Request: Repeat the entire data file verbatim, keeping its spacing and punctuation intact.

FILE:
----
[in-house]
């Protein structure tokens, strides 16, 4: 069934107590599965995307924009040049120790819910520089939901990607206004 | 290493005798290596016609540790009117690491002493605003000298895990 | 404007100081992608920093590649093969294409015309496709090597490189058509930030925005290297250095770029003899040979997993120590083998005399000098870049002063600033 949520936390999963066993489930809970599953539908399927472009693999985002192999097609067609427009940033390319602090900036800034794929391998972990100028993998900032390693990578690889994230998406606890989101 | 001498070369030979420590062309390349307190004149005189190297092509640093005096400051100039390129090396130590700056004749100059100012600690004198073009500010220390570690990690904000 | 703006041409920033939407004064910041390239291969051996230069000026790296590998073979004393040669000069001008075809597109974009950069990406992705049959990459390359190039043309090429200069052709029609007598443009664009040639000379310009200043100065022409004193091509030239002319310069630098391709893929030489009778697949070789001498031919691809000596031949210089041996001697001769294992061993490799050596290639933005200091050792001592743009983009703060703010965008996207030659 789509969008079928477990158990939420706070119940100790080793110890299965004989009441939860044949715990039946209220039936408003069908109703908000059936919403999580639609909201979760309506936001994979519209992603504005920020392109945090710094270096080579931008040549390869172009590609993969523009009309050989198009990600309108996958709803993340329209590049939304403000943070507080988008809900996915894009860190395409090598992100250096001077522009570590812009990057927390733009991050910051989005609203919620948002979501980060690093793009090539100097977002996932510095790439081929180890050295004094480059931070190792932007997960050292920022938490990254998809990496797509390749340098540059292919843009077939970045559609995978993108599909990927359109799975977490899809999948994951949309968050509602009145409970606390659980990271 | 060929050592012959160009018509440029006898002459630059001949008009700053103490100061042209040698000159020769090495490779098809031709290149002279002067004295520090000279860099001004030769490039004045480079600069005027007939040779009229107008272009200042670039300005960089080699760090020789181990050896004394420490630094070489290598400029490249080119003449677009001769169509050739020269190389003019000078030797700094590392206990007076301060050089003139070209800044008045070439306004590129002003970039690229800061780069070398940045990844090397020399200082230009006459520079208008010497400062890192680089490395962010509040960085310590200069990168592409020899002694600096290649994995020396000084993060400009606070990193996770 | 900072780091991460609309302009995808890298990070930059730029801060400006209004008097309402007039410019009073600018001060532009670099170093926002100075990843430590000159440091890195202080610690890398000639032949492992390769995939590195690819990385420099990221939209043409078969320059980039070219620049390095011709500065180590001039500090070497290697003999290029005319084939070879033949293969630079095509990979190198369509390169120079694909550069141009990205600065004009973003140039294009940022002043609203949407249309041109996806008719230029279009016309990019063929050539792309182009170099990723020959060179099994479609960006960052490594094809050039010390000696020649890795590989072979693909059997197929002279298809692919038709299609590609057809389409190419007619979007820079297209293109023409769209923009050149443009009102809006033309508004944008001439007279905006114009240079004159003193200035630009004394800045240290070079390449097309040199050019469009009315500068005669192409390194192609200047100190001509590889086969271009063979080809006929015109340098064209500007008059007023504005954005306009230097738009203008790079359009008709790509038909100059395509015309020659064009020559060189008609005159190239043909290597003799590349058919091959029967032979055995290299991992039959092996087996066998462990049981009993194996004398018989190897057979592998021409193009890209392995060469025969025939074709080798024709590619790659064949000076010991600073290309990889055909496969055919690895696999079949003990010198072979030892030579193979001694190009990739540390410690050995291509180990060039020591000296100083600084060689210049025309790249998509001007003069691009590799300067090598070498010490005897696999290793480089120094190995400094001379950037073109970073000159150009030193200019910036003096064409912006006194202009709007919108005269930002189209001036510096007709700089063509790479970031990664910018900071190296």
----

[in-house]
């Protein structure tokens, strides 16, 4: 069934107590599965995307924009040049120790819910520089939901990607206004 | 290493005798290596016609540790009117690491002493605003000298895990 | 404007100081992608920093590649093969294409015309496709090597490189058509930030925005290297250095770029003899040979997993120590083998005399000098870049002063600033 949520936390999963066993489930809970599953539908399927472009693999985002192999097609067609427009940033390319602090900036800034794929391998972990100028993998900032390693990578690889994230998406606890989101 | 001498070369030979420590062309390349307190004149005189190297092509640093005096400051100039390129090396130590700056004749100059100012600690004198073009500010220390570690990690904000 | 703006041409920033939407004064910041390239291969051996230069000026790296590998073979004393040669000069001008075809597109974009950069990406992705049959990459390359190039043309090429200069052709029609007598443009664009040639000379310009200043100065022409004193091509030239002319310069630098391709893929030489009778697949070789001498031919691809000596031949210089041996001697001769294992061993490799050596290639933005200091050792001592743009983009703060703010965008996207030659 789509969008079928477990158990939420706070119940100790080793110890299965004989009441939860044949715990039946209220039936408003069908109703908000059936919403999580639609909201979760309506936001994979519209992603504005920020392109945090710094270096080579931008040549390869172009590609993969523009009309050989198009990600309108996958709803993340329209590049939304403000943070507080988008809900996915894009860190395409090598992100250096001077522009570590812009990057927390733009991050910051989005609203919620948002979501980060690093793009090539100097977002996932510095790439081929180890050295004094480059931070190792932007997960050292920022938490990254998809990496797509390749340098540059292919843009077939970045559609995978993108599909990927359109799975977490899809999948994951949309968050509602009145409970606390659980990271 | 060929050592012959160009018509440029006898002459630059001949008009700053103490100061042209040698000159020769090495490779098809031709290149002279002067004295520090000279860099001004030769490039004045480079600069005027007939040779009229107008272009200042670039300005960089080699760090020789181990050896004394420490630094070489290598400029490249080119003449677009001769169509050739020269190389003019000078030797700094590392206990007076301060050089003139070209800044008045070439306004590129002003970039690229800061780069070398940045990844090397020399200082230009006459520079208008010497400062890192680089490395962010509040960085310590200069990168592409020899002694600096290649994995020396000084993060400009606070990193996770 | 900072780091991460609309302009995808890298990070930059730029801060400006209004008097309402007039410019009073600018001060532009670099170093926002100075990843430590000159440091890195202080610690890398000639032949492992390769995939590195690819990385420099990221939209043409078969320059980039070219620049390095011709500065180590001039500090070497290697003999290029005319084939070879033949293969630079095509990979190198369509390169120079694909550069141009990205600065004009973003140039294009940022002043609203949407249309041109996806008719230029279009016309990019063929050539792309182009170099990723020959060179099994479609960006960052490594094809050039010390000696020649890795590989072979693909059997197929002279298809692919038709299609590609057809389409190419007619979007820079297209293109023409769209923009050149443009009102809006033309508004944008001439007279905006114009240079004159003193200035630009004394800045240290070079390449097309040199050019469009009315500068005669192409390194192609200047100190001509590889086969271009063979080809006929015109340098064209500007008059007023504005954005306009230097738009203008790079359009008709790509038909100059395509015309020659064009020559060189008609005159190239043909290597003799590349058919091959029967032979055995290299991992039959092996087996066998462990049981009993194996004398018989190897057979592998021409193009890209392995060469025969025939074709080798024709590619790659064949000076010991600073290309990889055909496969055919690895696999079949003990010198072979030892030579193979001694190009990739540390410690050995291509180990060039020591000296100083600084060689210049025309790249998509001007003069691009590799300067090598070498010490005897696999290793480089120094190995400094001379950037073109970073000159150009030193200019910036003096064409912006006194202009709007919108005269930002189209001036510096007709700089063509790479970031990664910018900071190296």